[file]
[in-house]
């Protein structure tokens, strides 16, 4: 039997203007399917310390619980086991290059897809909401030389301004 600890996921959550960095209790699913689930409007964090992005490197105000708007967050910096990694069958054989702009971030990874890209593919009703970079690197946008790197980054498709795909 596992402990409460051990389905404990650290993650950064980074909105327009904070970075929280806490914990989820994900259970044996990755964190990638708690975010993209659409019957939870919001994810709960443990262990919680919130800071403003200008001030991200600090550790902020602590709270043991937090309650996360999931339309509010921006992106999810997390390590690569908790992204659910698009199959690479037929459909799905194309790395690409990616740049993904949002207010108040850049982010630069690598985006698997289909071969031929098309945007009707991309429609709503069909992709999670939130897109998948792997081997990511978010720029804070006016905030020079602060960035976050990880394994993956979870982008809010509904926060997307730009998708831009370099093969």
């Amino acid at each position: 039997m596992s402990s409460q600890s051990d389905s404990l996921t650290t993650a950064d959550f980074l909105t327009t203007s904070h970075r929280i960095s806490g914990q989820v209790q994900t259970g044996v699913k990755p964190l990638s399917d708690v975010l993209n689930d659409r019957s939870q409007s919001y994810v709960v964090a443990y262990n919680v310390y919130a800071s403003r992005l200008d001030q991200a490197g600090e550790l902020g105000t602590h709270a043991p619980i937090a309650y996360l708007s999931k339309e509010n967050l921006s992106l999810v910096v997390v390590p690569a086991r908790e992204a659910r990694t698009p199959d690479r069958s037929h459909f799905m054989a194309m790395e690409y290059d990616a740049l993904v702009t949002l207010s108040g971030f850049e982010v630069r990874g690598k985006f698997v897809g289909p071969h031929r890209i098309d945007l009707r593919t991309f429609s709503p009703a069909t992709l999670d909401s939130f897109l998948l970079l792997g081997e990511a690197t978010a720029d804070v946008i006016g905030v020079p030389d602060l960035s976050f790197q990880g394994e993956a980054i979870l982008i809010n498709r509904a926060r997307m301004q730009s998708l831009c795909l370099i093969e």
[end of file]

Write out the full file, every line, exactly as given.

[in-house]
């Protein structure tokens, strides 16, 4: 039997203007399917310390619980086991290059897809909401030389301004 600890996921959550960095209790699913689930409007964090992005490197105000708007967050910096990694069958054989702009971030990874890209593919009703970079690197946008790197980054498709795909 596992402990409460051990389905404990650290993650950064980074909105327009904070970075929280806490914990989820994900259970044996990755964190990638708690975010993209659409019957939870919001994810709960443990262990919680919130800071403003200008001030991200600090550790902020602590709270043991937090309650996360999931339309509010921006992106999810997390390590690569908790992204659910698009199959690479037929459909799905194309790395690409990616740049993904949002207010108040850049982010630069690598985006698997289909071969031929098309945007009707991309429609709503069909992709999670939130897109998948792997081997990511978010720029804070006016905030020079602060960035976050990880394994993956979870982008809010509904926060997307730009998708831009370099093969």
């Amino acid at each position: 039997m596992s402990s409460q600890s051990d389905s404990l996921t650290t993650a950064d959550f980074l909105t327009t203007s904070h970075r929280i960095s806490g914990q989820v209790q994900t259970g044996v699913k990755p964190l990638s399917d708690v975010l993209n689930d659409r019957s939870q409007s919001y994810v709960v964090a443990y262990n919680v310390y919130a800071s403003r992005l200008d001030q991200a490197g600090e550790l902020g105000t602590h709270a043991p619980i937090a309650y996360l708007s999931k339309e509010n967050l921006s992106l999810v910096v997390v390590p690569a086991r908790e992204a659910r990694t698009p199959d690479r069958s037929h459909f799905m054989a194309m790395e690409y290059d990616a740049l993904v702009t949002l207010s108040g971030f850049e982010v630069r990874g690598k985006f698997v897809g289909p071969h031929r890209i098309d945007l009707r593919t991309f429609s709503p009703a069909t992709l999670d909401s939130f897109l998948l970079l792997g081997e990511a690197t978010a720029d804070v946008i006016g905030v020079p030389d602060l960035s976050f790197q990880g394994e993956a980054i979870l982008i809010n498709r509904a926060r997307m301004q730009s998708l831009c795909l370099i093969e």